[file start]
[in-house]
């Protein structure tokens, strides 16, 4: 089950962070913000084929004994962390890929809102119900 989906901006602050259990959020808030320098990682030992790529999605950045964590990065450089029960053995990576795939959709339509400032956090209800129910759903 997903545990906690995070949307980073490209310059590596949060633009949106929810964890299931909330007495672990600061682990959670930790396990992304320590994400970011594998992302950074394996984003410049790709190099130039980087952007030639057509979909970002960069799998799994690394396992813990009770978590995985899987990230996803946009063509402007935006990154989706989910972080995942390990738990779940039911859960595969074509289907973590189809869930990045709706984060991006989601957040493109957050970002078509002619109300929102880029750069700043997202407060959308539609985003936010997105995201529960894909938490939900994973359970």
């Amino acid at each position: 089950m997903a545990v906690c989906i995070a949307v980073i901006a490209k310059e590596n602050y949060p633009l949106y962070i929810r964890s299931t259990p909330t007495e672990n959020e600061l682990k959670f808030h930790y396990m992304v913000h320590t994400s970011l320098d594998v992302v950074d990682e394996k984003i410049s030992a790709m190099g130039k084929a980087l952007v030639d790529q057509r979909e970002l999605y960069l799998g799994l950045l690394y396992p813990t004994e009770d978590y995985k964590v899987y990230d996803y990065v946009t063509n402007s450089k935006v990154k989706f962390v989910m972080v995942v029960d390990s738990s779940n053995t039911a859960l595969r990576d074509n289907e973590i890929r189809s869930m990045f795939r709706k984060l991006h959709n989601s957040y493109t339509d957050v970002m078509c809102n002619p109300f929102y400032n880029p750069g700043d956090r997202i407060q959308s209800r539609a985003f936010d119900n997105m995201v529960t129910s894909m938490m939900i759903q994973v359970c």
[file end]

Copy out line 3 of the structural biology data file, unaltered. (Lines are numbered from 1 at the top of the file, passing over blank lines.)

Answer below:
């Amino acid at each position: 089950m997903a545990v906690c989906i995070a949307v980073i901006a490209k310059e590596n602050y949060p633009l949106y962070i929810r964890s299931t259990p909330t007495e672990n959020e600061l682990k959670f808030h930790y396990m992304v913000h320590t994400s970011l320098d594998v992302v950074d990682e394996k984003i410049s030992a790709m190099g130039k084929a980087l952007v030639d790529q057509r979909e970002l999605y960069l799998g799994l950045l690394y396992p813990t004994e009770d978590y995985k964590v899987y990230d996803y990065v946009t063509n402007s450089k935006v990154k989706f962390v989910m972080v995942v029960d390990s738990s779940n053995t039911a859960l595969r990576d074509n289907e973590i890929r189809s869930m990045f795939r709706k984060l991006h959709n989601s957040y493109t339509d957050v970002m078509c809102n002619p109300f929102y400032n880029p750069g700043d956090r997202i407060q959308s209800r539609a985003f936010d119900n997105m995201v529960t129910s894909m938490m939900i759903q994973v359970c």